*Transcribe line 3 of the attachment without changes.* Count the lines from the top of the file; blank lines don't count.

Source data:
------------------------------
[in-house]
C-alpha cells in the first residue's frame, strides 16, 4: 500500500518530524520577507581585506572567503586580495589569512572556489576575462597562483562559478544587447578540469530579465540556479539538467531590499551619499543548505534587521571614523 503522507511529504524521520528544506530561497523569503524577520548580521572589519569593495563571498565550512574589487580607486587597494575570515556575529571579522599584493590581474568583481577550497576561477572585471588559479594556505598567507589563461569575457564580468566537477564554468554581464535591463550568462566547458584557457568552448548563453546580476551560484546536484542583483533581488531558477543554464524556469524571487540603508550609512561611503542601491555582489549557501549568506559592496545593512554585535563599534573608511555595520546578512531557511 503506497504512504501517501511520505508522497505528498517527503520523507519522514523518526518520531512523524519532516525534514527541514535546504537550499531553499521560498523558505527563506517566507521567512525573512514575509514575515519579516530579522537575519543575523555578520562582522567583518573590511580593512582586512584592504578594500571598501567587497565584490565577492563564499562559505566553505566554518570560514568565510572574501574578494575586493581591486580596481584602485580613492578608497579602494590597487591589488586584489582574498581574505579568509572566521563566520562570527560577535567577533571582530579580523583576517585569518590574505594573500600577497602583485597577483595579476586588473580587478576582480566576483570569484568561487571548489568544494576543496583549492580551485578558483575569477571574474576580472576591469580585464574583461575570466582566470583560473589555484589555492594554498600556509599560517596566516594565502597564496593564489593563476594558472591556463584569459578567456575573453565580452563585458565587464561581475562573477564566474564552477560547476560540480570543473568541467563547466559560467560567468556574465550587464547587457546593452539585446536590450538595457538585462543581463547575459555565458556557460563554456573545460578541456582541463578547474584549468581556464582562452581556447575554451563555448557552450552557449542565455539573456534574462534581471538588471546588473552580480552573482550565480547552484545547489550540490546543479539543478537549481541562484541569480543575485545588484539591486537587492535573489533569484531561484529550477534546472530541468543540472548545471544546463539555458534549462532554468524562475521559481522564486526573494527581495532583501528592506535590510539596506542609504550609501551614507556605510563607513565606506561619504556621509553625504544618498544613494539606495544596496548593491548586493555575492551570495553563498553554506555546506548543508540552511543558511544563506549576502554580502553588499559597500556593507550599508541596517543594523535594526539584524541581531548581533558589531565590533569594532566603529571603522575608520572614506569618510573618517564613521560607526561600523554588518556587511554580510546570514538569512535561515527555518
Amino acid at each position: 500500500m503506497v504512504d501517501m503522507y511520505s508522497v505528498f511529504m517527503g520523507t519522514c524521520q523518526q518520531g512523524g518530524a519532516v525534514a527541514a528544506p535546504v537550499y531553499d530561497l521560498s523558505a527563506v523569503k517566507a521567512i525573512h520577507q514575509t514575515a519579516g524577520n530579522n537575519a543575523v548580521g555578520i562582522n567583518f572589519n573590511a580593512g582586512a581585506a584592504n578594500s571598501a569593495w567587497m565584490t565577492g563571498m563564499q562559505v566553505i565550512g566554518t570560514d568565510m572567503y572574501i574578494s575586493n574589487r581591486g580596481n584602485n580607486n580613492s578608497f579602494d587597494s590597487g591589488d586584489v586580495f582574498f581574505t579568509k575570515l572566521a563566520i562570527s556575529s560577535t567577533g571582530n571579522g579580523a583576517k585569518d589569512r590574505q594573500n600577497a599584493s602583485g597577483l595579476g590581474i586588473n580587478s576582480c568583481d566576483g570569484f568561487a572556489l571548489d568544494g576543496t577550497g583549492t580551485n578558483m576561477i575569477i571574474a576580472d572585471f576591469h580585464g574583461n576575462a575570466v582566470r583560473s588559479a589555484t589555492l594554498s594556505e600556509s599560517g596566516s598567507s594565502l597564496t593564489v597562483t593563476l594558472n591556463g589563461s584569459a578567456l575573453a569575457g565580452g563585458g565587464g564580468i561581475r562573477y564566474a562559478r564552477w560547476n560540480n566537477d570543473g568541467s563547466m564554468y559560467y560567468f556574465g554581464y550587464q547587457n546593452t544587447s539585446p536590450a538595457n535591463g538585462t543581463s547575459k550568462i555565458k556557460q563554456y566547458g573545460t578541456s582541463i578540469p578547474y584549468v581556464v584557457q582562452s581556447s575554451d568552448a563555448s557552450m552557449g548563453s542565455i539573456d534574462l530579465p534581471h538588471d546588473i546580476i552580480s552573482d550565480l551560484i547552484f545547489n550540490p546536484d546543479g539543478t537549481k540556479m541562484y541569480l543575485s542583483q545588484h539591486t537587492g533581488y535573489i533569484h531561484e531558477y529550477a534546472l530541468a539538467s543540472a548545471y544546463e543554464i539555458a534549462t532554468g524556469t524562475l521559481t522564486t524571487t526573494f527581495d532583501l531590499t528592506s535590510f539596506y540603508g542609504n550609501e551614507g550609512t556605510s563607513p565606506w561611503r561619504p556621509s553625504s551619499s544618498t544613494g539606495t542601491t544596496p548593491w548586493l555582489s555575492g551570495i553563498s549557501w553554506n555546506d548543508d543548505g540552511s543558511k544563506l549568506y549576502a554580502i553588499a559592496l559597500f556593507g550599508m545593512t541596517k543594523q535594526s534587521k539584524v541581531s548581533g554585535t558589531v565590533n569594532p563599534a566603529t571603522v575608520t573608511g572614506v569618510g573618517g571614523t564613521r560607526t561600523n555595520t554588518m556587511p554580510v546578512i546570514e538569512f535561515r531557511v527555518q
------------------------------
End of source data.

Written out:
Amino acid at each position: 500500500m503506497v504512504d501517501m503522507y511520505s508522497v505528498f511529504m517527503g520523507t519522514c524521520q523518526q518520531g512523524g518530524a519532516v525534514a527541514a528544506p535546504v537550499y531553499d530561497l521560498s523558505a527563506v523569503k517566507a521567512i525573512h520577507q514575509t514575515a519579516g524577520n530579522n537575519a543575523v548580521g555578520i562582522n567583518f572589519n573590511a580593512g582586512a581585506a584592504n578594500s571598501a569593495w567587497m565584490t565577492g563571498m563564499q562559505v566553505i565550512g566554518t570560514d568565510m572567503y572574501i574578494s575586493n574589487r581591486g580596481n584602485n580607486n580613492s578608497f579602494d587597494s590597487g591589488d586584489v586580495f582574498f581574505t579568509k575570515l572566521a563566520i562570527s556575529s560577535t567577533g571582530n571579522g579580523a583576517k585569518d589569512r590574505q594573500n600577497a599584493s602583485g597577483l595579476g590581474i586588473n580587478s576582480c568583481d566576483g570569484f568561487a572556489l571548489d568544494g576543496t577550497g583549492t580551485n578558483m576561477i575569477i571574474a576580472d572585471f576591469h580585464g574583461n576575462a575570466v582566470r583560473s588559479a589555484t589555492l594554498s594556505e600556509s599560517g596566516s598567507s594565502l597564496t593564489v597562483t593563476l594558472n591556463g589563461s584569459a578567456l575573453a569575457g565580452g563585458g565587464g564580468i561581475r562573477y564566474a562559478r564552477w560547476n560540480n566537477d570543473g568541467s563547466m564554468y559560467y560567468f556574465g554581464y550587464q547587457n546593452t544587447s539585446p536590450a538595457n535591463g538585462t543581463s547575459k550568462i555565458k556557460q563554456y566547458g573545460t578541456s582541463i578540469p578547474y584549468v581556464v584557457q582562452s581556447s575554451d568552448a563555448s557552450m552557449g548563453s542565455i539573456d534574462l530579465p534581471h538588471d546588473i546580476i552580480s552573482d550565480l551560484i547552484f545547489n550540490p546536484d546543479g539543478t537549481k540556479m541562484y541569480l543575485s542583483q545588484h539591486t537587492g533581488y535573489i533569484h531561484e531558477y529550477a534546472l530541468a539538467s543540472a548545471y544546463e543554464i539555458a534549462t532554468g524556469t524562475l521559481t522564486t524571487t526573494f527581495d532583501l531590499t528592506s535590510f539596506y540603508g542609504n550609501e551614507g550609512t556605510s563607513p565606506w561611503r561619504p556621509s553625504s551619499s544618498t544613494g539606495t542601491t544596496p548593491w548586493l555582489s555575492g551570495i553563498s549557501w553554506n555546506d548543508d543548505g540552511s543558511k544563506l549568506y549576502a554580502i553588499a559592496l559597500f556593507g550599508m545593512t541596517k543594523q535594526s534587521k539584524v541581531s548581533g554585535t558589531v565590533n569594532p563599534a566603529t571603522v575608520t573608511g572614506v569618510g573618517g571614523t564613521r560607526t561600523n555595520t554588518m556587511p554580510v546578512i546570514e538569512f535561515r531557511v527555518q